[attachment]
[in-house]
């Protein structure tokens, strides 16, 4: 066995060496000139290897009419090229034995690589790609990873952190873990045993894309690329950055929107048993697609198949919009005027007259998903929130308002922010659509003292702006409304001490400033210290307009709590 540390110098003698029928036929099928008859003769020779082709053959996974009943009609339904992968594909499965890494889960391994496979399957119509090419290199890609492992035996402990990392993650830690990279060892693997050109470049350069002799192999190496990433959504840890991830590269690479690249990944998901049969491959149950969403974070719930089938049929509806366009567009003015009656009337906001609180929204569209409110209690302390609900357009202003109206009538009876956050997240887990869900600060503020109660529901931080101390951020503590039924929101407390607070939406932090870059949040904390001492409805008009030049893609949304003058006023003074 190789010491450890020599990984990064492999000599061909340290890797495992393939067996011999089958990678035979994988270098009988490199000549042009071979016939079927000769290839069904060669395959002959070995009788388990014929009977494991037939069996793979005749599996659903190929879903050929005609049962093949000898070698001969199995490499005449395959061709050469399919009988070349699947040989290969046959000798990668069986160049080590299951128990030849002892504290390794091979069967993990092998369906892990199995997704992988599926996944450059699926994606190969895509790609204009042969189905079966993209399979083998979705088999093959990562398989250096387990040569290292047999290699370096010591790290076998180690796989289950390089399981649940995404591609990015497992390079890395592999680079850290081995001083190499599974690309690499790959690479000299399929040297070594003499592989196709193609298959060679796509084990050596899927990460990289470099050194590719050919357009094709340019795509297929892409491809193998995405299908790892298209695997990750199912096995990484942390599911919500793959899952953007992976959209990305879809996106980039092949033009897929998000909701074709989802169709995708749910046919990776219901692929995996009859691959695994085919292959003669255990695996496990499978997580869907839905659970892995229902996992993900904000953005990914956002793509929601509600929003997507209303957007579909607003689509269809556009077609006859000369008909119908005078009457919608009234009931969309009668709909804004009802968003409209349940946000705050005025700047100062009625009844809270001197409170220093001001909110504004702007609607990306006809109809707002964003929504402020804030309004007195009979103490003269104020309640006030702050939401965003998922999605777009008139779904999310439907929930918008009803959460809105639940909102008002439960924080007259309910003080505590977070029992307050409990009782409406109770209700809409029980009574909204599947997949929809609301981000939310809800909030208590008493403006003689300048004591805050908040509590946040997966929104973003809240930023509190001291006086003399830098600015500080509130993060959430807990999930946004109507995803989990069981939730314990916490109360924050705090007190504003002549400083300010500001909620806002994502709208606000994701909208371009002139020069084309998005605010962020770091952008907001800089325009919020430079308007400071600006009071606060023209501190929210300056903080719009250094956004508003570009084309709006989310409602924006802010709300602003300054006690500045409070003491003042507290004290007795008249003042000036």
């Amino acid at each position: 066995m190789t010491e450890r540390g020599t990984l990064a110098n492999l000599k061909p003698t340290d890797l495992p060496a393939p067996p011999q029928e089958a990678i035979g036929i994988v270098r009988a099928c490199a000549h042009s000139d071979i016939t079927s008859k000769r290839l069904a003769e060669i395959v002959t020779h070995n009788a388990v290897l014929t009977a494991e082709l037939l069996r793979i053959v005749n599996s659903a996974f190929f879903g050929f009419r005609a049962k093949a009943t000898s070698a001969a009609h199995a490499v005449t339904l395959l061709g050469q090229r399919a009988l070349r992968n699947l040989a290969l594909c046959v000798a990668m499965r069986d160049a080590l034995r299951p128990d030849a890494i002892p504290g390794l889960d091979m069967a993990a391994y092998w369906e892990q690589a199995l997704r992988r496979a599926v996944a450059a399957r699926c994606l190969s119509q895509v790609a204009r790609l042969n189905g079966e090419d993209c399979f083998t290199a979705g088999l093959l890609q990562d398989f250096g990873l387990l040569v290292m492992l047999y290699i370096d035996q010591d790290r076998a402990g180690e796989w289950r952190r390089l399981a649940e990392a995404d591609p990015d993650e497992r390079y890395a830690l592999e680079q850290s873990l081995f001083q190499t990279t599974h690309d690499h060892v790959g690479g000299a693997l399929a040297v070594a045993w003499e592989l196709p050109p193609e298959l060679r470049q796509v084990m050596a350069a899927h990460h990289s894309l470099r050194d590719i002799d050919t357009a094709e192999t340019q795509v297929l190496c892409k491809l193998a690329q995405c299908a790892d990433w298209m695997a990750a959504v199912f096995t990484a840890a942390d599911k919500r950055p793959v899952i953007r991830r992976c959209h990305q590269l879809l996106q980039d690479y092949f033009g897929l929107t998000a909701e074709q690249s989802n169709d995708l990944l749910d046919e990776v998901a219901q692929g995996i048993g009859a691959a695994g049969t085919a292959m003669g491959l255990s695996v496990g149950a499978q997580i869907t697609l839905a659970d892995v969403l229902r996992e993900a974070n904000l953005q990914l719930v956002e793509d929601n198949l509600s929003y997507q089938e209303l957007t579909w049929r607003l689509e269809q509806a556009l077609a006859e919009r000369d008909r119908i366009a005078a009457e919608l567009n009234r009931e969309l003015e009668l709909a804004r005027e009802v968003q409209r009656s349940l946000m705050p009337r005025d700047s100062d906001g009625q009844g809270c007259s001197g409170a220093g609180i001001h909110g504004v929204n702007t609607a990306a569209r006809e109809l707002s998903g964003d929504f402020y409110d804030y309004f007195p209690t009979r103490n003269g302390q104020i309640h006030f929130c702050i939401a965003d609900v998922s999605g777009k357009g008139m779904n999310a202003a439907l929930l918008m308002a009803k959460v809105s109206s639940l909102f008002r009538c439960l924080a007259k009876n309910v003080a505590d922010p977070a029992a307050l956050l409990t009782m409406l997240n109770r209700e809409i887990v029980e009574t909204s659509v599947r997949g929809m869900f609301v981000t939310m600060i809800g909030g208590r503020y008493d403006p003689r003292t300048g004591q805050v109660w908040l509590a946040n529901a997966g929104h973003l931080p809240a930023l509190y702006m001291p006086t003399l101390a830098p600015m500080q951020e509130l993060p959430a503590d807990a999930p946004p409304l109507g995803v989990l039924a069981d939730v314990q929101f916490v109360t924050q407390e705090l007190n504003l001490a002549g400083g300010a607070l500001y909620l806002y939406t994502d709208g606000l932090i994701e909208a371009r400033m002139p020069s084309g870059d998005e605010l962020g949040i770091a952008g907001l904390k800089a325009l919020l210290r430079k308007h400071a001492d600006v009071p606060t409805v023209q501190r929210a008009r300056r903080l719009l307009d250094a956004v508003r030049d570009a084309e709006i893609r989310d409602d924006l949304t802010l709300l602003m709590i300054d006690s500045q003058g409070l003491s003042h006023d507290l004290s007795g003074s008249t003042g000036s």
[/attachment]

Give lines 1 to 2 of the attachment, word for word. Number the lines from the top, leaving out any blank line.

[in-house]
């Protein structure tokens, strides 16, 4: 066995060496000139290897009419090229034995690589790609990873952190873990045993894309690329950055929107048993697609198949919009005027007259998903929130308002922010659509003292702006409304001490400033210290307009709590 540390110098003698029928036929099928008859003769020779082709053959996974009943009609339904992968594909499965890494889960391994496979399957119509090419290199890609492992035996402990990392993650830690990279060892693997050109470049350069002799192999190496990433959504840890991830590269690479690249990944998901049969491959149950969403974070719930089938049929509806366009567009003015009656009337906001609180929204569209409110209690302390609900357009202003109206009538009876956050997240887990869900600060503020109660529901931080101390951020503590039924929101407390607070939406932090870059949040904390001492409805008009030049893609949304003058006023003074 190789010491450890020599990984990064492999000599061909340290890797495992393939067996011999089958990678035979994988270098009988490199000549042009071979016939079927000769290839069904060669395959002959070995009788388990014929009977494991037939069996793979005749599996659903190929879903050929005609049962093949000898070698001969199995490499005449395959061709050469399919009988070349699947040989290969046959000798990668069986160049080590299951128990030849002892504290390794091979069967993990092998369906892990199995997704992988599926996944450059699926994606190969895509790609204009042969189905079966993209399979083998979705088999093959990562398989250096387990040569290292047999290699370096010591790290076998180690796989289950390089399981649940995404591609990015497992390079890395592999680079850290081995001083190499599974690309690499790959690479000299399929040297070594003499592989196709193609298959060679796509084990050596899927990460990289470099050194590719050919357009094709340019795509297929892409491809193998995405299908790892298209695997990750199912096995990484942390599911919500793959899952953007992976959209990305879809996106980039092949033009897929998000909701074709989802169709995708749910046919990776219901692929995996009859691959695994085919292959003669255990695996496990499978997580869907839905659970892995229902996992993900904000953005990914956002793509929601509600929003997507209303957007579909607003689509269809556009077609006859000369008909119908005078009457919608009234009931969309009668709909804004009802968003409209349940946000705050005025700047100062009625009844809270001197409170220093001001909110504004702007609607990306006809109809707002964003929504402020804030309004007195009979103490003269104020309640006030702050939401965003998922999605777009008139779904999310439907929930918008009803959460809105639940909102008002439960924080007259309910003080505590977070029992307050409990009782409406109770209700809409029980009574909204599947997949929809609301981000939310809800909030208590008493403006003689300048004591805050908040509590946040997966929104973003809240930023509190001291006086003399830098600015500080509130993060959430807990999930946004109507995803989990069981939730314990916490109360924050705090007190504003002549400083300010500001909620806002994502709208606000994701909208371009002139020069084309998005605010962020770091952008907001800089325009919020430079308007400071600006009071606060023209501190929210300056903080719009250094956004508003570009084309709006989310409602924006802010709300602003300054006690500045409070003491003042507290004290007795008249003042000036």